skip to Main Content

Saving and Loading data

In this post we’re going to see how you can save and load your data in UE4 using the provided API from Epic. We will start by saving and loading primitive data and then move on to save complex data (ie custom classes etc.). For this post, I’m using the 4.15 version of the engine, so in case you’re following this post with a different version you might have to change your code a bit to match the API of your version.

The save data process is split into the following parts:

  1. Serialize our data using an Archive, meaning we will convert our data into a format that can be stored – in this case, we’ll convert the data into binary.
  2. Store the binary data into the hard disk

The load data process is split into the following parts:

  1. Store the contents of the hard disk into the memory
  2. Deserialize the data

In UE4, the code snippets for serialization and deserialization will be same. This means that we’re going to write a function that saves and loads data (I think that this idea is originated from Rama). By having a single code snippet for these two tasks, we end up having less code and therefore the debug process is easier. However, I would not recommend this approach in general. Two different functionalities should be split to avoid confusion in the long run.

For this post, I’m using the Third Person C++ Template so I can access the player’s class code. I suggest you do the same since all the code provided below is going to be in that class.

Creating the data intented for save and load

For the first part of this post, we’re going to save and load some primitive types. Here are the data we’re going to use:

Save-Load function

First, let’s create the function that saves and loads the data:

void SaveLoadData(FArchive& Ar, float& HealthToSaveOrLoad, int32& CurrentAmmoToSaveOrLoad, FVector& PlayerLocationToSaveOrLoad);

Here is the implementation of the SaveLoadData function:

This function will save and load data, depending on the use case. The reason that SaveLoadData function can do both is because the “<<” operator has two different meanings. Specifically, the operator in this case could mean that:

  • We’re storing data from a variable (ie HealthToSaveOrLoad) into a binary format
  • We’re converting binary data to a variable

Saving and loading primitive types

Since we have created the required function for save and load, provide the following functions to use in Blueprint code:

Before we implement the logic for these functions, define a name for the file we’re going to store into your character’s source file:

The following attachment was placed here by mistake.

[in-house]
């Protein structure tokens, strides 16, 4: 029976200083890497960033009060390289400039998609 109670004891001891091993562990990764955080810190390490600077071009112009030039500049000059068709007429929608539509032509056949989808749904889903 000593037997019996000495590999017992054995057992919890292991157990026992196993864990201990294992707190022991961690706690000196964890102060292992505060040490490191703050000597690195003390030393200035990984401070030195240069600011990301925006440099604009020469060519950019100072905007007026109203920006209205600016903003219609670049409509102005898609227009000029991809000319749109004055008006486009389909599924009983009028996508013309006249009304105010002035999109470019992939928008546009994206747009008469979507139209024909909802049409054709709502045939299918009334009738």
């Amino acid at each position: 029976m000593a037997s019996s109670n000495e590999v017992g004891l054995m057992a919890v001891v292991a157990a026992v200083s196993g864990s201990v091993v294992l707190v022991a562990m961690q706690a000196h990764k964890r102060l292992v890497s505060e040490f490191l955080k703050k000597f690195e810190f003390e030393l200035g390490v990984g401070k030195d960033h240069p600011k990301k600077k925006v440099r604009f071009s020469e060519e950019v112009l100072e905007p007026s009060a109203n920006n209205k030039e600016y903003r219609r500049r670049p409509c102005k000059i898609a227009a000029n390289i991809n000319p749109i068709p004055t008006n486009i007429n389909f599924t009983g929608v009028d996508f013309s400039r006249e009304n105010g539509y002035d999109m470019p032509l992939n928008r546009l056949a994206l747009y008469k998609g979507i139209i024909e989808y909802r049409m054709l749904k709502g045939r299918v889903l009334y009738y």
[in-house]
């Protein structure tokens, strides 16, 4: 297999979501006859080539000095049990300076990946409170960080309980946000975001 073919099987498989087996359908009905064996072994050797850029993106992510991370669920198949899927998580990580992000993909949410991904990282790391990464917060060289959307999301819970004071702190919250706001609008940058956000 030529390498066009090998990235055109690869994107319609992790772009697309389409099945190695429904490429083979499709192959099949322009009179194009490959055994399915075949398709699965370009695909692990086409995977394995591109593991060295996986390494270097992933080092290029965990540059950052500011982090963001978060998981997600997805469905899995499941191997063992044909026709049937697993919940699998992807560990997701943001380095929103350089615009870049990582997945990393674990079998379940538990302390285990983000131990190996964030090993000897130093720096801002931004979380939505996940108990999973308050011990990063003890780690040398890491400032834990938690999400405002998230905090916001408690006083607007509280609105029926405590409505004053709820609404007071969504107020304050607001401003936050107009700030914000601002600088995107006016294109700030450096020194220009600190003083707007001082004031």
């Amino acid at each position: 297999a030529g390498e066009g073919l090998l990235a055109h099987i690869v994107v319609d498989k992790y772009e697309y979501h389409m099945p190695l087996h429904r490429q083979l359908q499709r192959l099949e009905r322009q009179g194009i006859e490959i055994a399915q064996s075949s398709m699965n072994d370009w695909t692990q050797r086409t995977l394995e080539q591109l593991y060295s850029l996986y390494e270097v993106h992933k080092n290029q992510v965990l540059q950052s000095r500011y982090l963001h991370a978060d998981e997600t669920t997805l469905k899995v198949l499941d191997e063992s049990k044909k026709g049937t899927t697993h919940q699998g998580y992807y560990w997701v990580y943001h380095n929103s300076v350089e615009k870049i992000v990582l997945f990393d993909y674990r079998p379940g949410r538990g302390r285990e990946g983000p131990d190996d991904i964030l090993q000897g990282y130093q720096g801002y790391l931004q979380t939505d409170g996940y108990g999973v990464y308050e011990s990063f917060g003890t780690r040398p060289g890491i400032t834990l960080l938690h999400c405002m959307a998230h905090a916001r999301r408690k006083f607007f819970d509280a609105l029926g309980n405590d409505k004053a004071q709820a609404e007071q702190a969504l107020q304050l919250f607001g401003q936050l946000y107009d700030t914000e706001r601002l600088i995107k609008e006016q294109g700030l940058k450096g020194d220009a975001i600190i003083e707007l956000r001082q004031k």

#define SAVEDATAFILENAME "SampleSavedData"

We’re going to use that file for save and load. If we attemp to save and this file already exists, it’s going to be overwritten. In case you don’t want that, you can store your data in a different location by using a FString type.

Let’s provide the save and load implementations:

In line 25 of the above snippet you will notice that we’re passing a TArray<uint8> into the LoadFileToArray function, however, in line 11, we’re passing a FBufferArchive to SaveArrayToFile function. The reason that both work, is because FBufferArchive inherits from FMemoryWriter and TArray<uint8>. For more information about that, check out this header file in UE4’s github repo. If the link doesn’t work for you, you have to connect your GitHub account to your Epic account so you can gain access to the source code of the engine.

Since we’re loading binary data and we’re attempting to deserialize them into actual values, we have to be sure that we’re deserializing values in the same order we serialized them. This is the core concept of having the same function for both save and load. In the end of this section, I have uploaded two screenshots that showcase the result of a different deserialization order.

After you’re done with that, provide the following logic in your character’s BP to test your code:

To test the save and load, provide some random values from within the Blueprint and then save these using the Save Data function. Then, stop your game, reset all values to 0 and attemp to load your data. Your data will be loaded just fine!

If we deserialize the data in a different order than we serialized them, we might end up with strange results like the following screenshots suggest:

Both deserializations come from the same serialized file!

Saving and Loading complex types

In the previous section we saved primitive types that already exist in the engine’s API. Fortunately, it’s quite easy to save and load complex types (for example custom classes). To do that, we have to extend the << operator of the FArchive class, in order to support our custom class.

Navigate to your classs header file and declare the following friend function:

friend FArchive& operator<<(FArchive& Ar, CustomClass& CustomClassRef);

Then, in your source file provide the following implementation:

A friend function is a function that is able to access the private members of class. By using the friend keyword in this case we’re “extending” the FArchive class in order to support our custom class for serialization and deserialization.

Avatar photo

This Post Has 0 Comments

Leave a Reply

Your email address will not be published. Required fields are marked *

This site uses Akismet to reduce spam. Learn how your comment data is processed.

Back To Top